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Monday
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21

2005
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Hamentaschen, tasted on March 19, 2005 Yet another Jewish holiday is coming up - Purim. The old joke sketches the outline for the backstory of just about every Jewish holiday: "they tried to kill us, we survived, let's eat". This is another one of those combined with sanctioned dressing up and silliness. As for the food, triangular fruit-filled pastries made to resemble the bad guy's ear or hat are one of the staples.

Historical perspective from my father the historian:

"Hamantaschen" were originally "montaschen" (German-yiddish for poppy seed pockets). But Jews couldn't resist the pun and began calling them "homantaschen". The tri-cornered bit was simply the way a circular bit of dough folded over came out. Note that in Hebrew, they are called "Haman's ears" and not "Haman's hats". The tri-cornered hat idea is a later innovation linked, presumably to the 18th century hat style. I would love to imagine that this had something to do with the hats of the Napoleonic French armies that liberated Jews from ghettos in the early 18th century. There are tales of the Jews eagerly swapping hats with the French soldiers, but this is usually linked to wanting to sport the tri-color (red white and blue little bits of cloth that were stuck into the Frenchmen's hats as flag-like symbols of France and liberty) rather than the hats themselves which, presumably, were just like the hats the Jews already wore.

Often at bakeries you'll find them (hamantaschen, not hats) filled with poppy seeds or prunes. My mom knows better than that. She has always made hers smaller, lighter, and stuffed with apples - sort of like a mini-apple pie.

On Saturday, Sivan (my three-and-a-half year old son) and I decided to take out his grandmother's recipe and make hamentaschen. They turned out just like she makes them - well just about like hers. There's no real substitute for her making them herself. Maybe we'll videotape her next time she does it. My mom says she adapted the following from a recipe by Lillian Kaplun, For the Love of Baking, page 47, published in Toronto 1960. Makes about fifty hamentaschen. Believe it or not, mine were even better the second day after they'd completely cooled.

 

Dough

  • 4 cups all purpose flour
  • 3 teaspoons baking powder
  • 1/3 teaspoon salt
  • 3 eggs
  • 1 cup granulated sugar
  • 3/4 cup vegetable oil
  • juice of 1 regular orange

Filling

  • 3 granny smith apples peeled and diced
  • enough cinnamon and sugar to lightly coat (don't overdo the cinnamon)
  • juice of 1 lemon

Instructions

  • Mix flour, baking powder, and salt.
  • Beat eggs until light and lemon colored.
  • Add sugar gradually and beat mixture until thick.
  • Add oil mixing well.
  • Add dry ingredients alternately with orange juice.
  • Dough will be somewhat sticky. Add flour in small amounts just until it's workable.
  • Roll out dough thinly. Cut into 2 inch rounds.
  • Put 1 teaspoon of filling on each piece, fold into a triangle pinching edges together.
  • Brush with beaten egg white mixed with a little water.
  • Place on greased cookie sheet.
  • Bake at 350F for 12-15 minutes or until just starting to turn golden brown. Don't overbake. It's ok if they look a little light.
  • Let them cool for 5 minutes on the baking sheet and then remove to a plate for more cooling.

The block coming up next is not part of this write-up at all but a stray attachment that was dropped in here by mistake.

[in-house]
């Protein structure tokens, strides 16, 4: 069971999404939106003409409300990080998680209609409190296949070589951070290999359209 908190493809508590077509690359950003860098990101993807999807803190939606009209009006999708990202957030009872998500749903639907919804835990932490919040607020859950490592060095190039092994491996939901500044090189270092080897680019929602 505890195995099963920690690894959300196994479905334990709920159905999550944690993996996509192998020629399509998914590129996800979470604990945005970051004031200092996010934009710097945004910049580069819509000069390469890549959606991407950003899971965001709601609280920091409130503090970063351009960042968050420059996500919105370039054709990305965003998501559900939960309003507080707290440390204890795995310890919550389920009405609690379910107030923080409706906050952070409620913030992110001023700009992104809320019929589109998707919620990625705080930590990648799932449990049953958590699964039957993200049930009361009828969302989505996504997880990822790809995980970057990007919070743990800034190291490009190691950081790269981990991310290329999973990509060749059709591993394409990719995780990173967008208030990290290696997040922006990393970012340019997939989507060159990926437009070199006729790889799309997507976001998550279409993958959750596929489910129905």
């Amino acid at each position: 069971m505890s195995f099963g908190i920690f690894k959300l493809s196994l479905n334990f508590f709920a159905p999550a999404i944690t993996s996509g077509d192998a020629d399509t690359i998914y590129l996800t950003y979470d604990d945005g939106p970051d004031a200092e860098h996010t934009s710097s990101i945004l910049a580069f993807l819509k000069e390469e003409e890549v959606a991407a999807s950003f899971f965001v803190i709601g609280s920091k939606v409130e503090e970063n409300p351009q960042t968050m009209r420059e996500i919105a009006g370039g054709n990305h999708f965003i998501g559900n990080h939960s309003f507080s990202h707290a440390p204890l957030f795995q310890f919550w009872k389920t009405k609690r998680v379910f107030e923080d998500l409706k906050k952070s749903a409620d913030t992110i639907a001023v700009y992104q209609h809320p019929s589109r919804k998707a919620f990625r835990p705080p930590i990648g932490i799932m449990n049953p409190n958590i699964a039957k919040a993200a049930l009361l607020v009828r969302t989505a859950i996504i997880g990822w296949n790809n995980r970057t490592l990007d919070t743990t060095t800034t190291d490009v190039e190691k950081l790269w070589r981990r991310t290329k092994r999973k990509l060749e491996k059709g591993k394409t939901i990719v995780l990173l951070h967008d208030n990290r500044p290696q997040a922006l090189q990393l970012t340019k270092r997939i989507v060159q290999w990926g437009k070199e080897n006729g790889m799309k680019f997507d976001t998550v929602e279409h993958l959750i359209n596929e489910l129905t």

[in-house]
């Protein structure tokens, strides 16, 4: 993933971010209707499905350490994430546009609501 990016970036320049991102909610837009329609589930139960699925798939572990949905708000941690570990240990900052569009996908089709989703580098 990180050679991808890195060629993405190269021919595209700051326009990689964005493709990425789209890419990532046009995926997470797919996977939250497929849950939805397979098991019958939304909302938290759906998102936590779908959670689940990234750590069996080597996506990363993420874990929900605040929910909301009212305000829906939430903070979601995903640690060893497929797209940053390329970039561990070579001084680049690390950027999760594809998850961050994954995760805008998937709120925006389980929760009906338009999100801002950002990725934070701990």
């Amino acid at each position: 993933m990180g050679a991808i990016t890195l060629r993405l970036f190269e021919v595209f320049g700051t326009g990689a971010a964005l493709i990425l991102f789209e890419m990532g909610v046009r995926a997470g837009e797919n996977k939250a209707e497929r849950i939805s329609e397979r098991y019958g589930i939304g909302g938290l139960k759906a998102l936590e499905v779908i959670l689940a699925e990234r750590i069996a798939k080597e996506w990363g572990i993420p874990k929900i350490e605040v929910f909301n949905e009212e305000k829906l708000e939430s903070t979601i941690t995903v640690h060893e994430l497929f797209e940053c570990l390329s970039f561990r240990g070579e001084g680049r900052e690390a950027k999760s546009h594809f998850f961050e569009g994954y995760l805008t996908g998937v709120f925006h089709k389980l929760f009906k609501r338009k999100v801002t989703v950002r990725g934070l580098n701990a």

You don't have to celebrate Purim to enjoy these little apple-turnover like pastries any time of year.

     
     
     
     
     

 

 

 

 

 

   

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  Garlic has long been credited with providing and prolonging physical strength and was fed to Egyptian slaves building the giant pyramids. Throughout the centuries, its medicinal claims have included cures for toothaches, consumption, open wounds and evil demons. A member of the lily family, garlic is a cousin to leeks, chives, onions and shallots. The edible bulb or "head" grows beneath the ground. This bulb is made up of sections called cloves, each encased in its own parchmentlike membrane. Today's major garlic suppliers include the United States (mainly California, Texas and Louisiana), France, Spain, Italy and Mexico. There are three major types of garlic available in the United States: the white-skinned, strongly flavored American garlic; the Mexican and Italian garlic, both of which have mauve-colored skins and a somewhat milder flavor; and the Paul Bunyanesque, white-skinned elephant garlic (which is not a true garlic, but a relative of the leek), the most mildly flavored of the three. Depending on the variety, cloves of American, Mexican and Italian garlic can range from 1/2 to 1 1/2 inches in length. Elephant garlic (grown mainly in California) has bulbs the size of a small grapefruit, with huge cloves averaging 1 ounce each. It can be purchased through mail order and in some gourmet markets. Green garlic, available occasionally in specialty produce markets, is young garlic before it begins to form cloves. It resembles a baby leek, with a long green top and white bulb, sometimes tinged with pink. The flavor of a baby plant is much softer than that of mature garlic. Fresh garlic is available year-round. Purchase firm, plump bulbs with dry skins. Avoid heads with soft or shriveled cloves, and those stored in the refrigerated section of the produce department. Store fresh garlic in an open container (away from other foods) in a cool, dark place. Properly stored, unbroken bulbs can be kept up to 8 weeks, though they will begin to dry out toward the end of that time. Once broken from the bulb, individual cloves will keep from 3 to 10 days. Garlic is usually peeled before use in recipes. Among the exceptions are roasted garlic bulbs and the famous dish, "chicken with 40 cloves of garlic," in which unpeeled garlic cloves are baked with chicken in a broth until they become sweet and butter-soft. Crushing, chopping, pressing or pureeing garlic releases more of its essential oils and provides a sharper, more assertive flavor than slicing or leaving it whole. Garlic is readily available in forms other than fresh. Dehydrated garlic flakes (sometimes referred to as instant garlic) are slices or bits of garlic that must be reconstituted before using (unless added to a liquid-based dish, such as soup or stew). When dehydrated garlic flakes are ground, the result is garlic powder. Garlic salt is garlic powder blended with salt and a moisture-absorbing agent. Garlic extract and garlic juice are derived from pressed garlic cloves. Though all of these products are convenient, they're a poor flavor substitute for the less expensive, readily available and easy-to-store fresh garlic. One unfortunate side effect of garlic is that, because its essential oils permeate the lung tissue, it remains with the body long after it's been consumed, affecting breath and even skin odor. Chewing chlorophyll tablets or fresh parsley is helpful but, unfortunately, modern-day science has yet to find the perfect antidote for residual garlic odor.